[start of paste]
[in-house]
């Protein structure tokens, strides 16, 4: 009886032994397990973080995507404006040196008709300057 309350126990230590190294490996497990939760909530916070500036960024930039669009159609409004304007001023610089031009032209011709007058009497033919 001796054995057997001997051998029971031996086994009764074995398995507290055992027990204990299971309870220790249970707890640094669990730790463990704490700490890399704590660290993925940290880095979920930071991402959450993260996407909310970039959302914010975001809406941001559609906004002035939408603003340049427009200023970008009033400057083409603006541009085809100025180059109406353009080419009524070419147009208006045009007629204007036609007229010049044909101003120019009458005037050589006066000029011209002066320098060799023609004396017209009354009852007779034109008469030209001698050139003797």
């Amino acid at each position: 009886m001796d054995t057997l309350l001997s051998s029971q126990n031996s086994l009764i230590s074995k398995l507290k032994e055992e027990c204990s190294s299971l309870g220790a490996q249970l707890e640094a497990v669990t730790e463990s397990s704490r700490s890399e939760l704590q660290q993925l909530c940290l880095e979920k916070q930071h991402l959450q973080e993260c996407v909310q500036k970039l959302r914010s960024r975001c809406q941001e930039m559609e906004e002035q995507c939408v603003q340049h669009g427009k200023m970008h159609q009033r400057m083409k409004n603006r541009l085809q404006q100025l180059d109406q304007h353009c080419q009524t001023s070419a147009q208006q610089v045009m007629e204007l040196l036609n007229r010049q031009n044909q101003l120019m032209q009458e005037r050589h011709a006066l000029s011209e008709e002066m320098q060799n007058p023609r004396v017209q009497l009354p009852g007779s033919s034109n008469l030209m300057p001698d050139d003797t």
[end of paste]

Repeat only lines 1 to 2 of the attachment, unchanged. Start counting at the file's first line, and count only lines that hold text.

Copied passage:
[in-house]
């Protein structure tokens, strides 16, 4: 009886032994397990973080995507404006040196008709300057 309350126990230590190294490996497990939760909530916070500036960024930039669009159609409004304007001023610089031009032209011709007058009497033919 001796054995057997001997051998029971031996086994009764074995398995507290055992027990204990299971309870220790249970707890640094669990730790463990704490700490890399704590660290993925940290880095979920930071991402959450993260996407909310970039959302914010975001809406941001559609906004002035939408603003340049427009200023970008009033400057083409603006541009085809100025180059109406353009080419009524070419147009208006045009007629204007036609007229010049044909101003120019009458005037050589006066000029011209002066320098060799023609004396017209009354009852007779034109008469030209001698050139003797």